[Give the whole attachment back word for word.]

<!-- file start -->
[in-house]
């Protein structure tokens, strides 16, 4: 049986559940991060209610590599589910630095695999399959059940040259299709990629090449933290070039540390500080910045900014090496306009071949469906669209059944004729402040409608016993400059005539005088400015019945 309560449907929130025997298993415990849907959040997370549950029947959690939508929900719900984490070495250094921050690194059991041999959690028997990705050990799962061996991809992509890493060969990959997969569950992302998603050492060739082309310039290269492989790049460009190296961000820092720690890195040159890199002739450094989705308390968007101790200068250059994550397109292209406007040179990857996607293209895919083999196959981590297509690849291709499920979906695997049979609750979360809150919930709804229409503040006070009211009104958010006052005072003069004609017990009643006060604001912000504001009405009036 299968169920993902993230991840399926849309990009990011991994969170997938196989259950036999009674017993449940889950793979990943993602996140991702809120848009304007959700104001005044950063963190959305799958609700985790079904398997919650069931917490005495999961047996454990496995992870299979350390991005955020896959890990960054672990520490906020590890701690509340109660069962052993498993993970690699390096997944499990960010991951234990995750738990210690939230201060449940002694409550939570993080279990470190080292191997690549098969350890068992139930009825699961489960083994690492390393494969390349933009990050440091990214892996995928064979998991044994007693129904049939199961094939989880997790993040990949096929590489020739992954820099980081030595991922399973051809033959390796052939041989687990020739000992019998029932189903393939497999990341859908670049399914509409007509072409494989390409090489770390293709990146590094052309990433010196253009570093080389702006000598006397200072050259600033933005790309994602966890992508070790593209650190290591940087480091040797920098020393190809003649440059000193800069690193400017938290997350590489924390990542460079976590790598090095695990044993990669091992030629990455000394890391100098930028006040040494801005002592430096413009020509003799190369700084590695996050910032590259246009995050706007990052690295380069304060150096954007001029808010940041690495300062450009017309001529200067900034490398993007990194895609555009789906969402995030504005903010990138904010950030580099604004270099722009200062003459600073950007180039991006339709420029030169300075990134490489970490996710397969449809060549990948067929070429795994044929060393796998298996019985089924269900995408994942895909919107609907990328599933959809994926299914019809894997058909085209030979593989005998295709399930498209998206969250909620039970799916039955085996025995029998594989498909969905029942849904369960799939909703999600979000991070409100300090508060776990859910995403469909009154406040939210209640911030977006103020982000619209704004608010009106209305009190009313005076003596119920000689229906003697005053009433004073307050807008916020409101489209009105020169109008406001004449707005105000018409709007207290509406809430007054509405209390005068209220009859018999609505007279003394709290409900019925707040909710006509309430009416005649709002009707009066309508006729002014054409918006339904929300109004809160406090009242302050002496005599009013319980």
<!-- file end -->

[in-house]
């Protein structure tokens, strides 16, 4: 049986559940991060209610590599589910630095695999399959059940040259299709990629090449933290070039540390500080910045900014090496306009071949469906669209059944004729402040409608016993400059005539005088400015019945 309560449907929130025997298993415990849907959040997370549950029947959690939508929900719900984490070495250094921050690194059991041999959690028997990705050990799962061996991809992509890493060969990959997969569950992302998603050492060739082309310039290269492989790049460009190296961000820092720690890195040159890199002739450094989705308390968007101790200068250059994550397109292209406007040179990857996607293209895919083999196959981590297509690849291709499920979906695997049979609750979360809150919930709804229409503040006070009211009104958010006052005072003069004609017990009643006060604001912000504001009405009036 299968169920993902993230991840399926849309990009990011991994969170997938196989259950036999009674017993449940889950793979990943993602996140991702809120848009304007959700104001005044950063963190959305799958609700985790079904398997919650069931917490005495999961047996454990496995992870299979350390991005955020896959890990960054672990520490906020590890701690509340109660069962052993498993993970690699390096997944499990960010991951234990995750738990210690939230201060449940002694409550939570993080279990470190080292191997690549098969350890068992139930009825699961489960083994690492390393494969390349933009990050440091990214892996995928064979998991044994007693129904049939199961094939989880997790993040990949096929590489020739992954820099980081030595991922399973051809033959390796052939041989687990020739000992019998029932189903393939497999990341859908670049399914509409007509072409494989390409090489770390293709990146590094052309990433010196253009570093080389702006000598006397200072050259600033933005790309994602966890992508070790593209650190290591940087480091040797920098020393190809003649440059000193800069690193400017938290997350590489924390990542460079976590790598090095695990044993990669091992030629990455000394890391100098930028006040040494801005002592430096413009020509003799190369700084590695996050910032590259246009995050706007990052690295380069304060150096954007001029808010940041690495300062450009017309001529200067900034490398993007990194895609555009789906969402995030504005903010990138904010950030580099604004270099722009200062003459600073950007180039991006339709420029030169300075990134490489970490996710397969449809060549990948067929070429795994044929060393796998298996019985089924269900995408994942895909919107609907990328599933959809994926299914019809894997058909085209030979593989005998295709399930498209998206969250909620039970799916039955085996025995029998594989498909969905029942849904369960799939909703999600979000991070409100300090508060776990859910995403469909009154406040939210209640911030977006103020982000619209704004608010009106209305009190009313005076003596119920000689229906003697005053009433004073307050807008916020409101489209009105020169109008406001004449707005105000018409709007207290509406809430007054509405209390005068209220009859018999609505007279003394709290409900019925707040909710006509309430009416005649709002009707009066309508006729002014054409918006339904929300109004809160406090009242302050002496005599009013319980």